Opinions on the viability of the Electoral College system may be affected by attitudes toward third parties. Third parties have not fared well in the Electoral College system. Candidates with regional appeal such as Governor Thurmond in 1948 and Governor Wallace in 1968, won blocs of electoral votes in the South. Neither come close to seriously challenging the major party winner, but they may have affected the overall outcome of the election.

The last third party, or splinter party, candidate to make a strong showing was Theodore Roosevelt in 1912 (Progressive, also known as the Bull Moose Party). He finished a distant second in Electoral and popular votes (taking 88 of the 266 electoral votes needed to win at the time). Although Ross Perot won 19 percent of the popular vote nationwide in 1992, he did not win any Electoral votes since he was not particularly strong in any one state. Any candidate who wins a majority or plurality of the popular vote nationwide has a good chance of winning in the Electoral College, but there are no guarantees (see the results of 1824, 1876, 1888 and 2000 elections).

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according to the constitution... the states can choose how to select their electors.

 

 

.

 

all voting law is state law, except the const/12th...

 

voting is a states rights issue,

 

 

 

 

So according to your own logic, if a person qualifies for residency in a State .... the State can allow that person to vote regardless of Federal immigration status.

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So according to your own logic, if a person qualifies for residency in a State .... the State can allow that person to vote regardless of Federal immigration status.

you are too retarded to respond to, just look at the pretty pictures... and stfu

 

law school flunk out...

 

career student...

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you are too retarded to respond to, just look at the pretty pictures... and stfu

 

law school flunk out...

 

career student...

 

Oh! You just cut me to the core with your facts, logic, rationality, analysis, and philosophical insight. :rolleyes:

 

(Sticks & stones, Mister Gallows. Sticks & stones.)

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or just read the title "Constitutional right to vote ? 12th amendment ?"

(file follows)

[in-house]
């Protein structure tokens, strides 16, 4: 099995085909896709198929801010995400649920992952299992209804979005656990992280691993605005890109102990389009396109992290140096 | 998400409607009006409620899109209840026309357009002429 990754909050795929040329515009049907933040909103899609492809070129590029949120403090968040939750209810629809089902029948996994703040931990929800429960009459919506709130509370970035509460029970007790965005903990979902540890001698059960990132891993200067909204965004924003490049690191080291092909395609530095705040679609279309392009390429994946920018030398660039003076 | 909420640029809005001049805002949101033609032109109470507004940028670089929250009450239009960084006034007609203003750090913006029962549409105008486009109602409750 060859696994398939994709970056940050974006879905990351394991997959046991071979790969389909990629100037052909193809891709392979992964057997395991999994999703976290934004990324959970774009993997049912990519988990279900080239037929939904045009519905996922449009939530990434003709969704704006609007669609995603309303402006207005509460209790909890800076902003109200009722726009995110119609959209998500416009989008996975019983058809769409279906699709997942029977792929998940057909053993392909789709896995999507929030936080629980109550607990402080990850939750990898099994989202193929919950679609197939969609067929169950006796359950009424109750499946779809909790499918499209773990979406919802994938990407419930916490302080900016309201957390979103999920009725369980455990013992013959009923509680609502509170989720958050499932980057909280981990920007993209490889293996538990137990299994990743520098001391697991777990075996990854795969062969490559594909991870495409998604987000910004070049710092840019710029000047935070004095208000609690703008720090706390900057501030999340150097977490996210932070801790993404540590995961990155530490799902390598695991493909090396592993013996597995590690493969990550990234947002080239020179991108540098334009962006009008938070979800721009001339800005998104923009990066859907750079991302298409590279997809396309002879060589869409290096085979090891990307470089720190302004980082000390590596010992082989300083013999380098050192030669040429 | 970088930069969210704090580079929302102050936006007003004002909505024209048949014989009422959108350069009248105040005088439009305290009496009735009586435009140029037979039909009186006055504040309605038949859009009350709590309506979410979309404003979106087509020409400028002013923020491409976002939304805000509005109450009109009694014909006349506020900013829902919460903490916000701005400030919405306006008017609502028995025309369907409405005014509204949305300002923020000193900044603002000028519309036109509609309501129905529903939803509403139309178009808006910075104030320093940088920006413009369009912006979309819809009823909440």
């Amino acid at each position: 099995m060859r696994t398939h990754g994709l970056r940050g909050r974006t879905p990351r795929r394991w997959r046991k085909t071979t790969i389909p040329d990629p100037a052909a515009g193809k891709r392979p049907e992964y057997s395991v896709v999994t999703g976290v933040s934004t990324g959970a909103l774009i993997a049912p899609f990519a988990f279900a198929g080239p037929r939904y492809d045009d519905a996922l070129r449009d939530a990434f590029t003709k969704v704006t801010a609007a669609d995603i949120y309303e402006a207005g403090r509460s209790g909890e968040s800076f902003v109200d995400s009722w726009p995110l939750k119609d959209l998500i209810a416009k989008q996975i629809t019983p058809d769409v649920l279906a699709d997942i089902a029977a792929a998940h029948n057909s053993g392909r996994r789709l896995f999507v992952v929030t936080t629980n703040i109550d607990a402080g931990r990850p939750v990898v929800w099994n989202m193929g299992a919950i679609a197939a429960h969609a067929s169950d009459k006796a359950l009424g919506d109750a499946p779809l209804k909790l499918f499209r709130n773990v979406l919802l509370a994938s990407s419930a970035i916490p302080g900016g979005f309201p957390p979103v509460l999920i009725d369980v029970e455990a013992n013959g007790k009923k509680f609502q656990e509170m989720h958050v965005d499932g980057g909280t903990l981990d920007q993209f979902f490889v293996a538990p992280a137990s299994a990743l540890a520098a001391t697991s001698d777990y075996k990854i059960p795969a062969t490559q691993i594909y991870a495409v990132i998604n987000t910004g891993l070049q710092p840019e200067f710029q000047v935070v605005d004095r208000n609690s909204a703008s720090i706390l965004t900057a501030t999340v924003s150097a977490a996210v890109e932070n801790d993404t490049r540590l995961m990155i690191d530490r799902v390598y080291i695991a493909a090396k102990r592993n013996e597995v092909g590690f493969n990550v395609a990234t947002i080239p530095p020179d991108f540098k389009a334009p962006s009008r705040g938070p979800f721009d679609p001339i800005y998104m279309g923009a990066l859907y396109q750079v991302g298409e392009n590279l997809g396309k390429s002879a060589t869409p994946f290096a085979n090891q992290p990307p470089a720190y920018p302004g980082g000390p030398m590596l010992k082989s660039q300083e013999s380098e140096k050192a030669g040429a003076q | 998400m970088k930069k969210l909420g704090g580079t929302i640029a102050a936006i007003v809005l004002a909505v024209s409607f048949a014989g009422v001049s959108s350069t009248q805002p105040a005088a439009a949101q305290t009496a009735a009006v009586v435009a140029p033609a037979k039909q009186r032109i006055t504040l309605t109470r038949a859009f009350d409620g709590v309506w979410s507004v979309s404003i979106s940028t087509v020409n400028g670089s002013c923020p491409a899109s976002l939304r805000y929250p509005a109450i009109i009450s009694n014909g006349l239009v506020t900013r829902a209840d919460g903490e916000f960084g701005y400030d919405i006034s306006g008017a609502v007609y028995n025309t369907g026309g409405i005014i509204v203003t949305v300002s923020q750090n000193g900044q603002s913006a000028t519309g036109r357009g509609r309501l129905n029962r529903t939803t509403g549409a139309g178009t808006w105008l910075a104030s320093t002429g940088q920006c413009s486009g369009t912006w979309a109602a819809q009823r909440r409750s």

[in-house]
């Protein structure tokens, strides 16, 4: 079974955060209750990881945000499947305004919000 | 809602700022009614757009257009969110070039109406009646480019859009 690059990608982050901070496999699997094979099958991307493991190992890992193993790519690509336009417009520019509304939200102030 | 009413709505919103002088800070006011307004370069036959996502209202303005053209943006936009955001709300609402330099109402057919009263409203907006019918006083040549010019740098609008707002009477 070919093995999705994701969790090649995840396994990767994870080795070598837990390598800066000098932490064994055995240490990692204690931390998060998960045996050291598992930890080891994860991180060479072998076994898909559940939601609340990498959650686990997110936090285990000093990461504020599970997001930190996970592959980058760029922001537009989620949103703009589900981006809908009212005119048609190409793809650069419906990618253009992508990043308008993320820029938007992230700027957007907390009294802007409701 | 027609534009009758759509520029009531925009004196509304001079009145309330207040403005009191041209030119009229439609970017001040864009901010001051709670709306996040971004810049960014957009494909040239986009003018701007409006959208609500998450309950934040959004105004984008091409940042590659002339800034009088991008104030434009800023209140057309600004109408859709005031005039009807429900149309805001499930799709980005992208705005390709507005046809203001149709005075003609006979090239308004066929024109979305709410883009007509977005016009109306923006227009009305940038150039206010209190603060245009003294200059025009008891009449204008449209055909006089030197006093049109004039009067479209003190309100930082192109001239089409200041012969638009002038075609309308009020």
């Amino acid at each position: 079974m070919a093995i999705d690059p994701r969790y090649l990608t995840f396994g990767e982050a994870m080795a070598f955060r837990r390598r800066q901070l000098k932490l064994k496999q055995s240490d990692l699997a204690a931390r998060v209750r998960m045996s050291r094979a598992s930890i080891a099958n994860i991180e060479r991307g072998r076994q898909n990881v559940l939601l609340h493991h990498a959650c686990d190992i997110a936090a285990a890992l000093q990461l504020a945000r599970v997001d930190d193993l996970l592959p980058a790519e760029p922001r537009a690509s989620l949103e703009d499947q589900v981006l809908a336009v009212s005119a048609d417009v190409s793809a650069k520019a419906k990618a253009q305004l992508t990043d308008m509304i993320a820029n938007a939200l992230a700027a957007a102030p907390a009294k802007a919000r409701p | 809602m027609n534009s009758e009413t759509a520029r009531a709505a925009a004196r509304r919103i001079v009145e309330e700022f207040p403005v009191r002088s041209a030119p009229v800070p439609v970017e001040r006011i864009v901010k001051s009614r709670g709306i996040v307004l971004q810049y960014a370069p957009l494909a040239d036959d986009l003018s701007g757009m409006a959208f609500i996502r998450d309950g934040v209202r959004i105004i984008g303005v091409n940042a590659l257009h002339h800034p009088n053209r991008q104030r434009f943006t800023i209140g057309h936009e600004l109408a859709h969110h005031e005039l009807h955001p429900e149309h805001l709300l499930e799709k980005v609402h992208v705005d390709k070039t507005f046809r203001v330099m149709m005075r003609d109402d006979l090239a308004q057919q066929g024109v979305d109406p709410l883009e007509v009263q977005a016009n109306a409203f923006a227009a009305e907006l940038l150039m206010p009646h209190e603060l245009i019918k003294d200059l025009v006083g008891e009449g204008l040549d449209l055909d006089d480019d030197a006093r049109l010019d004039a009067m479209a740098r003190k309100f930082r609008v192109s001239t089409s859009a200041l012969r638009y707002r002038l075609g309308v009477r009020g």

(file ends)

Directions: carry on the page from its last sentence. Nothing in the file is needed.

or the first post...

 

or my point

 

my point was it is unconstitutional as proven in the 12th...

 

to wit: "they shall name in their ballots the person voted for as President, and in distinct ballots the person voted for as Vice-President,"

 

each elector has a separate vote, it should be counted, was my point

 

shall << this is not up to the state, it is enumerated in the constitution...

the president doesnt pick the VP, the electors do

 

there is no constitutional right to vote, only the electoral college votes for pres and VP with separate votes, no mention of anyone running for pres or VP

 

it could have been biden prez, palin VP, manchelle prez, oblamer assistant community organdoner

 

whoever gets the most electoral votes wins, doesnt matter what the make believe popular vote decides.

 

 

what is really strange is we have no control over who the electors are, yet they decide which way our country goes...

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Oh! You just cut me to the core with your facts, logic, rationality, analysis, and philosophical insight. :rolleyes:

 

(Sticks & stones, Mister Gallows. Sticks & stones.)

I already told you to stick your strawman diversions up your azz, read the title, if its too far over your head and you want to divert to "illegal invader voting rights"

 

start a thread...

 

this thread is about "there is no such thing as a constitutional right to vote"

 

go ahead and debunk my claims... no one else can...

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  • 2 months later...

typical conbaggers don't want anyone the right to vote unless its another conbagger .

why dont you go ax willfranklin why reid refused to put the background checks up to vote

 

will; "because he didnt have the votes to win"

 

like thats ok...